Earth Edit

Main article: Earth

Earth is the largest and densest of the four inner planets, the only one known to have current geological activity, and is the only place in the solar system where life naturally exists. Earth's atmosphere is radically different from those of the other planets, having been altered by the presence of life to contain 21% free oxygen. It has one natural satellite, the Moon, the only large satellite of a terrestrial planet in the entire Solar System.


Main article: Mars

Mars is smaller than Earth and Venus. It is a terrestrial planet with a thin atmosphere, having surface features reminiscent both of the impact craters of the Moon and the volcanoes, valleys, deserts and polar ice caps of Earth. It possesses a tenuous atmosphere of mostly carbon dioxide. Its red colour comes from iron oxide (rust) in its soil. Mars has two tiny natural satellites (Deimos and Phobos) which are small and irregularly shaped. These may be captured asteroids.

Jupiter Edit

Main article: Jupiter

Jupiter is the fifth planet from the Sun and the largest planet within the Solar System. Jupiter is primarily composed of hydrogen with a quarter of its mass being helium; it may also have a rocky core of heavier elements. Jupiter's strong internal heat creates a number of distinct features in its atmosphere, such as cloud bands and the Great Red Spot. Jupiter has sixty-three known satellites. The four largest, Ganymede, Callisto, Io, and Europa, show similarities to the terrestrial planets, such as volcanism and internal heating.Ganymede, the largest satellite in the Solar System, is larger than Mercury.

Saturn Edit

Saturn is the sixth planet from the Sun and the second largest planet in the Solar System, after Jupiter. The planet Saturn is composed of hydrogen, with small proportions of helium and trace elements. The interior consists of a small core of rock and ice, surrounded by a thick layer of metallic hydrogen and a gaseous outer layer. Saturn has a prominent system of rings, consisting mostly of ice particles with a smaller amount of rocky debris and dust.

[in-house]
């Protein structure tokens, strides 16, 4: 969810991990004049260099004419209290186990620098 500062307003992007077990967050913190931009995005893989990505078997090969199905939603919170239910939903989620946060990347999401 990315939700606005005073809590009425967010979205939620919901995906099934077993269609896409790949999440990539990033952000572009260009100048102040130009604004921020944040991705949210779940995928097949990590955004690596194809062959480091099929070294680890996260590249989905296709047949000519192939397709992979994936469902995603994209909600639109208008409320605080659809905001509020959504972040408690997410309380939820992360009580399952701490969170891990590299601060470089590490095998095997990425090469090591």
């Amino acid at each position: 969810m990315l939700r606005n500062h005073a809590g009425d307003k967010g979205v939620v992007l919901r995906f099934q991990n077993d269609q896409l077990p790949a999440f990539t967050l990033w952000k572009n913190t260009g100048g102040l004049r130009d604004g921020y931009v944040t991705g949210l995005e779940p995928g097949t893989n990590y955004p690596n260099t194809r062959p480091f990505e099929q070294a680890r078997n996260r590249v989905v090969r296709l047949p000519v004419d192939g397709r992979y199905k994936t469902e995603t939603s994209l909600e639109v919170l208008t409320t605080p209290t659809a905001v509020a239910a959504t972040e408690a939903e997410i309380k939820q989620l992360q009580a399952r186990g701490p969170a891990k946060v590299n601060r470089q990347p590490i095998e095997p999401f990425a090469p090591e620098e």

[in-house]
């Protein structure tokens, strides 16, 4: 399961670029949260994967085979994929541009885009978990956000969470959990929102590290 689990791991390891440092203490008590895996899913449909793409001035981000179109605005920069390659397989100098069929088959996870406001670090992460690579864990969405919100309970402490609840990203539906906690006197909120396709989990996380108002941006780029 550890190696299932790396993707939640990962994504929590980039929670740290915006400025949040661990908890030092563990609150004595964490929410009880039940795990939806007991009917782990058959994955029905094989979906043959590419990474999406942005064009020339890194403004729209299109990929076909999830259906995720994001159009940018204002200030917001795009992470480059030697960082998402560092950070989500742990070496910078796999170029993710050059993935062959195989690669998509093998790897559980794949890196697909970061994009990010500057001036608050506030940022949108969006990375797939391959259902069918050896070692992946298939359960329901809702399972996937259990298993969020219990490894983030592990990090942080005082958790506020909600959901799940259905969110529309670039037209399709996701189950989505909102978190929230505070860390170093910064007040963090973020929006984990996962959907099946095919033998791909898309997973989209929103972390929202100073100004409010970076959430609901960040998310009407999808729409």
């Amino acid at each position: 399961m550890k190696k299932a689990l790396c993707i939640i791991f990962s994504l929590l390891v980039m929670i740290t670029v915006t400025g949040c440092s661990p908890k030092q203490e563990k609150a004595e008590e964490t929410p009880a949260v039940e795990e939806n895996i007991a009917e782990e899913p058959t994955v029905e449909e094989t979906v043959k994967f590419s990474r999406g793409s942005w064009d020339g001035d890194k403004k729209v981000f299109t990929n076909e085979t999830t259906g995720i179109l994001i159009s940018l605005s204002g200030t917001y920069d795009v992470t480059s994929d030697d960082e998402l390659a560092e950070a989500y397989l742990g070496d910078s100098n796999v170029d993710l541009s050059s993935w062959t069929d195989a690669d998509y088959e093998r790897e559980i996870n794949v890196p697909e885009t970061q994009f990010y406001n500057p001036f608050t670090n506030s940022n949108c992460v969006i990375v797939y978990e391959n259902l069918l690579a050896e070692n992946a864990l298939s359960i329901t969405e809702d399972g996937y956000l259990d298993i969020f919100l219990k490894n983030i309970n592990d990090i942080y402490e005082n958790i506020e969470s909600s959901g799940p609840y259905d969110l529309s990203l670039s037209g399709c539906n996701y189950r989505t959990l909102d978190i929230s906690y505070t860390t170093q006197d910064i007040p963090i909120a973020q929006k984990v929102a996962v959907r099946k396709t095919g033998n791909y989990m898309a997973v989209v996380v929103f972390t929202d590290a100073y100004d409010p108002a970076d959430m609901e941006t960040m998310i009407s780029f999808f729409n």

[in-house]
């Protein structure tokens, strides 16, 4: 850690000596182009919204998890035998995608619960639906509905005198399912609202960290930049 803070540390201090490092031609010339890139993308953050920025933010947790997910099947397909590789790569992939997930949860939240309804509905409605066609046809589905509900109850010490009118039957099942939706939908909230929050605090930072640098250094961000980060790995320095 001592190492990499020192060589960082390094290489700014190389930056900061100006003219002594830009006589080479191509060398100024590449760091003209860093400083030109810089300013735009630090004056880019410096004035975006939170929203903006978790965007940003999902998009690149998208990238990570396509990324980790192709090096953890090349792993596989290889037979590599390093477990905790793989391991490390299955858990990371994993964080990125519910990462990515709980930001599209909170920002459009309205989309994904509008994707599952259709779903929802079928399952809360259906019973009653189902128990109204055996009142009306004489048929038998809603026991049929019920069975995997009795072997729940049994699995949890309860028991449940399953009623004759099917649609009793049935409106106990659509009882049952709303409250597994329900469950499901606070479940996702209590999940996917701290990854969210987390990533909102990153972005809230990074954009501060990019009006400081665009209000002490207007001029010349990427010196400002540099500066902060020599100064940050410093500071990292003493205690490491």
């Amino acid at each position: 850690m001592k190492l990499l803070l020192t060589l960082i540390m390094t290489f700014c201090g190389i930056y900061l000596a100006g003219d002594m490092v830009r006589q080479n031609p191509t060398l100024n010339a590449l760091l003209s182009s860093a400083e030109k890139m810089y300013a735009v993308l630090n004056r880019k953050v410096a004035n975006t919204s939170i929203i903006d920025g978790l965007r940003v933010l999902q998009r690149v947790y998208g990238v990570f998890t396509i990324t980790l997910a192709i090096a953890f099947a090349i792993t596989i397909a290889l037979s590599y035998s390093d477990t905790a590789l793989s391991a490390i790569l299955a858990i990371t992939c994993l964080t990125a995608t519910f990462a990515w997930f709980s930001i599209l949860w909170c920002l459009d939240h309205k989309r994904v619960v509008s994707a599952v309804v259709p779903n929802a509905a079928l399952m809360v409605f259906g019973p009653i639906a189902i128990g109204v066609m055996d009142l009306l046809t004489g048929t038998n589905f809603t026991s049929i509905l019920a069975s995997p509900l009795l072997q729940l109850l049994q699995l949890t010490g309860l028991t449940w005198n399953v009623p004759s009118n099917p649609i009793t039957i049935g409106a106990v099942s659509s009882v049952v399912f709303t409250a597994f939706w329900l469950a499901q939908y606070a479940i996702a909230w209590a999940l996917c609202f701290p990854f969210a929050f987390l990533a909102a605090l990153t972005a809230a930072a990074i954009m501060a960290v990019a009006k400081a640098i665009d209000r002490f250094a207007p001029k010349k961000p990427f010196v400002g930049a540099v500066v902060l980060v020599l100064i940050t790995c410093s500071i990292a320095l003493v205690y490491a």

Uranus Edit

Uranus is the lightest of the outer planets. Uniquely among the planets, it orbits the Sun on its side; its axial tilt is over ninety degrees to the ecliptic. It has a much colder core than the other gas giants, and radiates very little heat into space. Uranus has twenty-seven known satellites, the largest ones being Titania, Oberon, Umbriel, Ariel and Miranda. Uranus's atmosphere, while similar to Jupiter's and Saturn's in being composed primarily of hydrogen and helium, contains a higher proportion of "ices" such as water, ammonia and methane, along with traces of hydrocarbons.

Neptune Edit

Neptune is the eighth and outermost-known planet from the Sun in the Solar System, after Pluto was degraded from a planet to a dwarf planet. Neptune is similar in composition to Uranus, and both have compositions which differ from those of Jupiter and Saturn. The interior of Neptune, like that of Uranus, is primarily composed of ices and rock. Traces of methane in the outermost regions in part account for the planet's blue appearance. Neptune's atmosphere is notable for its active and visible weather patterns such as the Great Dark Spot.

Dwarf PlanetsEdit


Main article: Pluto

Reclassified as a dwarf planet in 2006, Pluto is one of the most remote objects in the Solar System. It is approximately two-thirds the size of the Moon and exists in a binary system with its satellite, Charon. Pluto is primarily composed of frozen nitrogen and methane, and its thin atmosphere is composed of similar compounds.